Where is our involvement needed? Practically everywhere.
Serve dinner at a church or homeless shelter. Talk about an aspect of the industry at a college class or student group. Become active on a sub-committee at your local Chamber of Commerce. Join the school PTA. Start a challenge at your company to collect coats and toys for the North Dakota Petroleum Council's annual coat and toy drives. Run for office. Help someone run for office. Join a committee for your local government (they always need volunteers). Coach a sport. Become a Big Brother  or Sister. The choice is yours.

But I challenge you to do something.

For many years, our industry worked at a breakneck speed. Concern was levied at drilling the next well and getting product to market. Many were new to western North Dakota. Today, however, two variants allow the opportunity to enlarge our community presence. Obviously, the slowdown affords many people more time. The greater change, however, is the nature of the positions in the industry. Sometime in 2014 or 2015, permanent production jobs grew to greater numbers than drilling and completions. This stable, more-localized work allows workers to call one community home and to become locally engaged and pursue leadership positions.

More need is coming. In 2022, new decennial census and redistricting efforts will take effect in their first election cycle and will send many districts westward towards the population growth of the Bakken, Bismarck, and Minot. It will greatly change the nature of politics in North Dakota. By becoming involved citizens today, those leaders can take that next step with the knowledge and experience they need to be effective because they will not only need to know about oil and gas, but also about the needs for public safety and of local systems for water, roads, schools, and much more. That information cannot be learned in a sudden and impassioned rookie run for office.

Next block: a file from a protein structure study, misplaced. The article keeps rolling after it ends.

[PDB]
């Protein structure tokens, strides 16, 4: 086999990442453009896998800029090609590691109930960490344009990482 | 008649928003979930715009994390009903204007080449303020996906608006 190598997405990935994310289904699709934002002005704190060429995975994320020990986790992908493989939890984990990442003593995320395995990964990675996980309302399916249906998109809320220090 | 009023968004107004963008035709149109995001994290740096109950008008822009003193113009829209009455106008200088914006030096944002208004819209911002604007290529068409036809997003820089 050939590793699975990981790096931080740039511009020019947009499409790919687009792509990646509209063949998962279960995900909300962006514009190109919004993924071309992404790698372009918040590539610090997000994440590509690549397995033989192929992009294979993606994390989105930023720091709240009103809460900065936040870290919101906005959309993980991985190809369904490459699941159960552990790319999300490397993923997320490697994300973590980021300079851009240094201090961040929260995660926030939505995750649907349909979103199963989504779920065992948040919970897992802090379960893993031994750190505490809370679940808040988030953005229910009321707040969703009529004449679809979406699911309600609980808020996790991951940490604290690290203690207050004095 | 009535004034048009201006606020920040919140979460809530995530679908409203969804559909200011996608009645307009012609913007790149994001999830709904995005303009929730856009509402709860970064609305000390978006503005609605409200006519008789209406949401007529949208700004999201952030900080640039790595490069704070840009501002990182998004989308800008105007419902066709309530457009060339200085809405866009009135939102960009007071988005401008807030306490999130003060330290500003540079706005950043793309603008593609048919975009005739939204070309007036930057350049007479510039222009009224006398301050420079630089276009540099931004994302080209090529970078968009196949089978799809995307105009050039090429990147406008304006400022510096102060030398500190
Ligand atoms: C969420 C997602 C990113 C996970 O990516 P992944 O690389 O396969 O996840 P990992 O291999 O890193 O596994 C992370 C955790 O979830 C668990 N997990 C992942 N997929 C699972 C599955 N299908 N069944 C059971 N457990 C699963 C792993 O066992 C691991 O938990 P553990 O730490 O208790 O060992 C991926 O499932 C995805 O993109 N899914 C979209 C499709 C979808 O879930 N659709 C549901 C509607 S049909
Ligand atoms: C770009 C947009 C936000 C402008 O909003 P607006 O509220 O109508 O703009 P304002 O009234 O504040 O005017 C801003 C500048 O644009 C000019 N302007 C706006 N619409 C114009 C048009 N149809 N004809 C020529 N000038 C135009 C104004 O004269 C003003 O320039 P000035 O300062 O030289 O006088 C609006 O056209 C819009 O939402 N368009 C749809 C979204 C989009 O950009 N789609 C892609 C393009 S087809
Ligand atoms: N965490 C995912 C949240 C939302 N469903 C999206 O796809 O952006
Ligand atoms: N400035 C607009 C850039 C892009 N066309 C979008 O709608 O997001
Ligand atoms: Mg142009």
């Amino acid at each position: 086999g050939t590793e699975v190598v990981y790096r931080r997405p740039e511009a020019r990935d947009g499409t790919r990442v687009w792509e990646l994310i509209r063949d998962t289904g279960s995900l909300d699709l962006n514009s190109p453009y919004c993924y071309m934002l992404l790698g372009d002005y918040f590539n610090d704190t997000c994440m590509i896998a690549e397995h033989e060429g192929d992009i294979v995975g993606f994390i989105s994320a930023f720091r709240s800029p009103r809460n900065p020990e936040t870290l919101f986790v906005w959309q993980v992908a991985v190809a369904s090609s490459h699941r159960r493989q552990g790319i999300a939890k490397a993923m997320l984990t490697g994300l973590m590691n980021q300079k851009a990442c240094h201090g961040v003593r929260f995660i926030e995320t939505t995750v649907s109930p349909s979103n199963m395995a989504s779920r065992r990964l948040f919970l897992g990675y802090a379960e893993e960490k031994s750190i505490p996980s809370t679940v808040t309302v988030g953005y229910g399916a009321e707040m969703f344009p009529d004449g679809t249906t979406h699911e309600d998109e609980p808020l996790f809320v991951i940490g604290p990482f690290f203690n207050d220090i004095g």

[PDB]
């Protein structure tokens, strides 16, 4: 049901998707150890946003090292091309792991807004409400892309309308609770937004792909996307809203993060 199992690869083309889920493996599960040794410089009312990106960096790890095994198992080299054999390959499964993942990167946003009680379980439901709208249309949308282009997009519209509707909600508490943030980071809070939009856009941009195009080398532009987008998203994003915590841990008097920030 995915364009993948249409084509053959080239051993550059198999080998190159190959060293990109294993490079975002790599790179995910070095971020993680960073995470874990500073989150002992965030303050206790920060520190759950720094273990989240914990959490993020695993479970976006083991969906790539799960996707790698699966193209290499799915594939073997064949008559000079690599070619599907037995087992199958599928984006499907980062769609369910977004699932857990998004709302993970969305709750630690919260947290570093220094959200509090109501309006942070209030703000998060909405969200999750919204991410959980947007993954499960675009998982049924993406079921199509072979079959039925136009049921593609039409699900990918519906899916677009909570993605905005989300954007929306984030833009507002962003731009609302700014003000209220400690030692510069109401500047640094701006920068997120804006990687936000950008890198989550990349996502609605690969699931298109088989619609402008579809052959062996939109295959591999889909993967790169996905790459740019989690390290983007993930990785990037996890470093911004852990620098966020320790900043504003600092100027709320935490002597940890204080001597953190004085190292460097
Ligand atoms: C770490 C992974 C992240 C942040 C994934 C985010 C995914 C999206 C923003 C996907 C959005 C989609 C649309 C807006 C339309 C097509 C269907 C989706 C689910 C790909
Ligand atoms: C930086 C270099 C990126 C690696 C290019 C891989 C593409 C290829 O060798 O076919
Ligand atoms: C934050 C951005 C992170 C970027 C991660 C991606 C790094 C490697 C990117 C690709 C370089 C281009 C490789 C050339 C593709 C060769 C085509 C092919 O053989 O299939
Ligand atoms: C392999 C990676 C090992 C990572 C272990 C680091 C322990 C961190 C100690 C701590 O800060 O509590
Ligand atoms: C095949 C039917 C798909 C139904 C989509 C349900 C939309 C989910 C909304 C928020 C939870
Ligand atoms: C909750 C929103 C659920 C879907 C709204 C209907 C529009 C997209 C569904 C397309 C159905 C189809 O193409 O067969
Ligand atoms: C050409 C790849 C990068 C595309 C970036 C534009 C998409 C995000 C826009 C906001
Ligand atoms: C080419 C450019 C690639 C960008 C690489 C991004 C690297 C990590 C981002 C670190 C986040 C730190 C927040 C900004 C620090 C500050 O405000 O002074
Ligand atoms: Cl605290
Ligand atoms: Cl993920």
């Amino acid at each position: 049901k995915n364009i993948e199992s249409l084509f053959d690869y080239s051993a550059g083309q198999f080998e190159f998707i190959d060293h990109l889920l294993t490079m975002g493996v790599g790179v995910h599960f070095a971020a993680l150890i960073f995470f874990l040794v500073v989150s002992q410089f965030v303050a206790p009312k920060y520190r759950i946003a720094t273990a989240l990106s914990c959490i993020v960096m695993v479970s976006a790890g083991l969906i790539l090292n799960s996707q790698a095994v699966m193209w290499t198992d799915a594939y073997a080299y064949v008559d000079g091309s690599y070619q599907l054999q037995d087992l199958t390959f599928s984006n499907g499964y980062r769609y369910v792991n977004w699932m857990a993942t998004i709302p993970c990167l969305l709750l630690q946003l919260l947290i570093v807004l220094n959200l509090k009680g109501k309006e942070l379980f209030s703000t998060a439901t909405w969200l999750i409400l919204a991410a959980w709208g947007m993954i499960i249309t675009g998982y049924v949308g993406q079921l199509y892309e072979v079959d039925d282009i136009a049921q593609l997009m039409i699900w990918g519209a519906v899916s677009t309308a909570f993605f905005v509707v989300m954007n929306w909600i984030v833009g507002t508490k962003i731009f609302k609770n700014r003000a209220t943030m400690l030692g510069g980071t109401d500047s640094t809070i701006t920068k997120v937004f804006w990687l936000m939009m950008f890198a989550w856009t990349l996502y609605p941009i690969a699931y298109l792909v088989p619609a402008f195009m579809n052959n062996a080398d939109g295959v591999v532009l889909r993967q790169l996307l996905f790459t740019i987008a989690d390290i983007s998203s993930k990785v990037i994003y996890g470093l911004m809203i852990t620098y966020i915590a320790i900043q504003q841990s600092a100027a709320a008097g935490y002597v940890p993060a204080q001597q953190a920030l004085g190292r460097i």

We must be vigilant voters as well. We must follow the candidates and the issues finitely. Top-level issues can garner attention, but what will a candidate really do once in that position of responsibility. Will they be a champion for jobs and energy development? Or will their daily decisions add new regulation and hamper production?

Involvement from the people of our industry is not about money and it is certainly not about control. It is more than voting, more than running for office, and more than battling individual issues. Getting involved in the community and political process allows our industry to be better represented by leaders who are better-informed regarding the issues that matter for efficient and proper oil and gas development. Most importantly, it is about being good citizens and creating opportunities for the next generation.

By being involved and knowledgeable in the happenings of our communities, the employees of the oil and gas industry will help make North Dakota a better place.

Author: Rob Lindberg
Bakken Backers